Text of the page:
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February 18, 2006 - 9:29 am
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http://www.originalhawaiiancho...../made.html and even more astounding see article from the Honolulu-Star Bulletin in 2001 that makes me drool with envy. http://starbulletin.com/2001/0.....tory1.html

At the time I visited the big island of Hawaii, August 2004, I was told by one of the owners that air conditioning was NOT being used. This was in a industrial building and you could see the hand production line using mostly thin poly moulds. The small gift shop showroom was cooled howevver. Now this is literally less than 5 miles from the Kona airport. Go this site with this link to see the last 6 months temperature on the island.

http://www.wunderground.com/we.....pan=6month .

No complaints or excuses anymore, high temps, high humidity, a few fans, flexi polycarbonate moulds and the product is ready.

I dont know if they are playing with the lecithin and/or cocoa butter to get stuff to release. I purchased chocolate chunks from them, the same product they were using in the plant. It looked and smelled like "standard" Callebaut and even 1/2 the markings looked right.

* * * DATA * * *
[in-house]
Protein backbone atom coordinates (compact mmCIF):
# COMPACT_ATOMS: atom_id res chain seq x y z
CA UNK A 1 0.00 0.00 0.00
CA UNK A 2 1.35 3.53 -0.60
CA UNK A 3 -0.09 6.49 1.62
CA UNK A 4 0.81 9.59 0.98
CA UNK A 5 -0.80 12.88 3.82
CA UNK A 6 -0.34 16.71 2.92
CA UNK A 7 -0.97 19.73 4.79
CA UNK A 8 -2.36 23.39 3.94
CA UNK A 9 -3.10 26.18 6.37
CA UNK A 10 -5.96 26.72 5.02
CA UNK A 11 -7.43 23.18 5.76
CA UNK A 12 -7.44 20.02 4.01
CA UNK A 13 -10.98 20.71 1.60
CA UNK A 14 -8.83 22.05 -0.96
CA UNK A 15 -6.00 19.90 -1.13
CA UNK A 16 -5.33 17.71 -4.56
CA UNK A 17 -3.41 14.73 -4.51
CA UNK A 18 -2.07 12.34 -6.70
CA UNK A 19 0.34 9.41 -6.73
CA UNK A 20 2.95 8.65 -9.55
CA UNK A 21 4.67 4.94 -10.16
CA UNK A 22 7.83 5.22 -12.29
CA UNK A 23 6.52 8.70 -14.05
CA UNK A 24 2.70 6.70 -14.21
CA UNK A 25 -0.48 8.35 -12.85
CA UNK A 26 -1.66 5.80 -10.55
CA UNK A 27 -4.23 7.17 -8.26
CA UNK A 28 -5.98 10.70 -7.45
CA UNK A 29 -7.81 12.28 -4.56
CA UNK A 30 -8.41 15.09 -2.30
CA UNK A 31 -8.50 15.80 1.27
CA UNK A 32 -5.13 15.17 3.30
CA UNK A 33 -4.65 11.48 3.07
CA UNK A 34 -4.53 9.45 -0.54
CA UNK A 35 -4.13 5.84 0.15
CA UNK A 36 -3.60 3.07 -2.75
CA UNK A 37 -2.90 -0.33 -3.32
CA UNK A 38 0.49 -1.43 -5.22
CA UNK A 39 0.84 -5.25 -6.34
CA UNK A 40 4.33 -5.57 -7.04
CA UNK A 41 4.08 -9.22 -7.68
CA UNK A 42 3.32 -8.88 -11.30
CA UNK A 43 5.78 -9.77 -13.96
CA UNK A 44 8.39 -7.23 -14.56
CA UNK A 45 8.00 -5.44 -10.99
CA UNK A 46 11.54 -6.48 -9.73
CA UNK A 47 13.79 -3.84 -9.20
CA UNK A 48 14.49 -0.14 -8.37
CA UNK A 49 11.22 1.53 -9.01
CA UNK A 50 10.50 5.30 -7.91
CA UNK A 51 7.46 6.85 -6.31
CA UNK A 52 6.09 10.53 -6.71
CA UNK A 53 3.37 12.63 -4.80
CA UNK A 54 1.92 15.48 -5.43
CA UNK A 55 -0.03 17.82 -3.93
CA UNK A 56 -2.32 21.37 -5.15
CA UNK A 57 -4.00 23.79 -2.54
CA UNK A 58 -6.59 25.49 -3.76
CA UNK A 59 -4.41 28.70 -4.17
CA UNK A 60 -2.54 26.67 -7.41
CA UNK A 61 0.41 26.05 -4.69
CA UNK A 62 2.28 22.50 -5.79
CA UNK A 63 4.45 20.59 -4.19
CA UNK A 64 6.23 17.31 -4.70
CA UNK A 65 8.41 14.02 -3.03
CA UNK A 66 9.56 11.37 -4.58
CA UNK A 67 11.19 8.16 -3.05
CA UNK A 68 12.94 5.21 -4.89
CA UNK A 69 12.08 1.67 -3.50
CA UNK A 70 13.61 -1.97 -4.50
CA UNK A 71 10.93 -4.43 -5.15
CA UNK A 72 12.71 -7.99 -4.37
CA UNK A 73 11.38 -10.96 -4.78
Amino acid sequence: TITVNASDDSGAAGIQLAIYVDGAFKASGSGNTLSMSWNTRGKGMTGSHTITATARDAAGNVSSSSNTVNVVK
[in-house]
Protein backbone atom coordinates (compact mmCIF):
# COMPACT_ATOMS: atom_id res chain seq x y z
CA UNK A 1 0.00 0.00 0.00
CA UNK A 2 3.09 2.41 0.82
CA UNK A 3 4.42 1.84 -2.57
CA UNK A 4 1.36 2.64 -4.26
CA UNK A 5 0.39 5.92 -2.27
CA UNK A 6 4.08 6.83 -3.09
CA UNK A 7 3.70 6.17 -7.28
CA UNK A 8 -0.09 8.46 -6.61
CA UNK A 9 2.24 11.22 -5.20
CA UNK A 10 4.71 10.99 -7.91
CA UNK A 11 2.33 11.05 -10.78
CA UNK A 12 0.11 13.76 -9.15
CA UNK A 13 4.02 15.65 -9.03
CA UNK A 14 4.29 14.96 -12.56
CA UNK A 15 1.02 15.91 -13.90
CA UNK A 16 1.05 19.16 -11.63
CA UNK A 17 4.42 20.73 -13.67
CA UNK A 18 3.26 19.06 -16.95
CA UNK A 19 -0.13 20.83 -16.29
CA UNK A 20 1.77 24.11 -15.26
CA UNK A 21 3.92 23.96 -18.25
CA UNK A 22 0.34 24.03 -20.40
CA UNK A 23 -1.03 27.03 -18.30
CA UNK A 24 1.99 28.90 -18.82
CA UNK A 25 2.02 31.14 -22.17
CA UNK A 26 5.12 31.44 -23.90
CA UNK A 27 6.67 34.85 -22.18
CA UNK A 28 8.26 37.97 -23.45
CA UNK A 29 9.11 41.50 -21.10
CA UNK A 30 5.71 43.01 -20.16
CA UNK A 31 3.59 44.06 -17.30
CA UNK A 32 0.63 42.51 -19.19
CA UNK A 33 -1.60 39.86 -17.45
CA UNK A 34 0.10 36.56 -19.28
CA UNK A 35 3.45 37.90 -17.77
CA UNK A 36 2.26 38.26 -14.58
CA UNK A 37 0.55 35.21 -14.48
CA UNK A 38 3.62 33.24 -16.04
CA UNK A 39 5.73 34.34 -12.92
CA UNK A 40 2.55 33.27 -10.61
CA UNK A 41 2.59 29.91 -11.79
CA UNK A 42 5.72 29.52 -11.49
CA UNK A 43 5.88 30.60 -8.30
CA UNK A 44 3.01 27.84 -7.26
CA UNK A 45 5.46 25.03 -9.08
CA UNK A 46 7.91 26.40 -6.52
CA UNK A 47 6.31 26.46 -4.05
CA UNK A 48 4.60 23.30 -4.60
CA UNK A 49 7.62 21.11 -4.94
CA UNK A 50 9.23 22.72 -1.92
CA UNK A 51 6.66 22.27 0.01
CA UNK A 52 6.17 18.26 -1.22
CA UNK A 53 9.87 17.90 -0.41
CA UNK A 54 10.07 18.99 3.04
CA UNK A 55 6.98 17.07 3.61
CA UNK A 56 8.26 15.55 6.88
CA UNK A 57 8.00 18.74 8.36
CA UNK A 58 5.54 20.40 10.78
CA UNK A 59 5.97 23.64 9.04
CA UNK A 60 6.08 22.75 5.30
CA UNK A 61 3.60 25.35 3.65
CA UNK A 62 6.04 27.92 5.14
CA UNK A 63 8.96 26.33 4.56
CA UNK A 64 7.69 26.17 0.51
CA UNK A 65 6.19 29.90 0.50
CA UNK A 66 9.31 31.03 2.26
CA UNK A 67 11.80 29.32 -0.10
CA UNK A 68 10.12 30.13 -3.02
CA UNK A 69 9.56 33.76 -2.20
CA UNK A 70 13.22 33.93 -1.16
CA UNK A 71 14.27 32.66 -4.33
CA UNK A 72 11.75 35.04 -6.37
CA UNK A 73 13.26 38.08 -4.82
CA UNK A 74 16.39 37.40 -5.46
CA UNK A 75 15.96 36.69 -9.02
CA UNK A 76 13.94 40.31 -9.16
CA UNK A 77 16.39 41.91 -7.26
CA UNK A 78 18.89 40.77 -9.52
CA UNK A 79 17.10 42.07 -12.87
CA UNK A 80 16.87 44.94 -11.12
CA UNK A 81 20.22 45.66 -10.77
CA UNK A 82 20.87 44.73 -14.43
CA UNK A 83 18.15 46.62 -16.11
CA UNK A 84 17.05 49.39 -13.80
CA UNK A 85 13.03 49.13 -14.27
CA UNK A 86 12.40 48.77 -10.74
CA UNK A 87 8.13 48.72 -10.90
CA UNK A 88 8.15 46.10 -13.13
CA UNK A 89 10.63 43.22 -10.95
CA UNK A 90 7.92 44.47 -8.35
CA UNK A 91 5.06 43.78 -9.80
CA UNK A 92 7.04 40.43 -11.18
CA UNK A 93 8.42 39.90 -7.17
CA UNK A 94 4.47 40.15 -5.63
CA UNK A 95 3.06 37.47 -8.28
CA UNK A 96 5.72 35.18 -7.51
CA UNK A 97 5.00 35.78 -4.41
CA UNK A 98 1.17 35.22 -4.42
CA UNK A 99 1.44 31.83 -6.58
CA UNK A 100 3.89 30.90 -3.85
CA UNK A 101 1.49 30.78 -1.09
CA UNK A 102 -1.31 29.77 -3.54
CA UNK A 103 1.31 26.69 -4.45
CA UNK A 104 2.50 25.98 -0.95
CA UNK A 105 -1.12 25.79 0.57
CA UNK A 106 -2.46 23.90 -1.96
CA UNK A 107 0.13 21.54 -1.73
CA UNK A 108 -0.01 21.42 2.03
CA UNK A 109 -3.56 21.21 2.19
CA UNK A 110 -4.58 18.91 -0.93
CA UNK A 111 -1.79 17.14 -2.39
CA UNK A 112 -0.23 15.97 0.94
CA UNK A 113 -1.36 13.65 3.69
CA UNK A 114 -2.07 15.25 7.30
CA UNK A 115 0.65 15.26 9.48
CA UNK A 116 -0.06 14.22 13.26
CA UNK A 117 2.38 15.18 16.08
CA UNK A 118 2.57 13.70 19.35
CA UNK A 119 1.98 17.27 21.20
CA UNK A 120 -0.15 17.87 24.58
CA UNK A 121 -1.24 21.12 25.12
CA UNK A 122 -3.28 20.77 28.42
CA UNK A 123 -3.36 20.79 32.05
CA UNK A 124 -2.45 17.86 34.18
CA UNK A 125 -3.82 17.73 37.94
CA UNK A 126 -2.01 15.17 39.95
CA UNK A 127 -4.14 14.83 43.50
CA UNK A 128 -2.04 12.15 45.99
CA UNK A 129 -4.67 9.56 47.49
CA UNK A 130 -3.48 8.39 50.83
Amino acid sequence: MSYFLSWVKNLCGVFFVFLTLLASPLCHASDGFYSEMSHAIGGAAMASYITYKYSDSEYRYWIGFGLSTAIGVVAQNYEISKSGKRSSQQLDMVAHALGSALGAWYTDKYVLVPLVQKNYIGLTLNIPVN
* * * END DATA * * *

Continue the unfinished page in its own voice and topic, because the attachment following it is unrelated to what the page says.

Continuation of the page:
I smuggled my Rev 2 [:o)]on board in the overhead on our United flight from LAX. This was without my wife or the other 7 in our party knowing. Nothing would release from my heavy polycarbonate moulds.[V]

Not even being patient in the industrial low humidity giant fridge or even with a shock freeze in the sub-zero as a last resort. So go figure. The above company is doing it every day.

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Sebastian
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February 18, 2006 - 11:58 am
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I don't see any issues with that. The low temperatures seem to be between 60-70, which is perfect for making chocolate. High temperatures don't exceed 90 - I can guarantee you that they're not tempering chocolate at 90F ambient temps unless they've got some other cooling equipment, but 90F isn't going to destroy most chocolate once it's been tempered.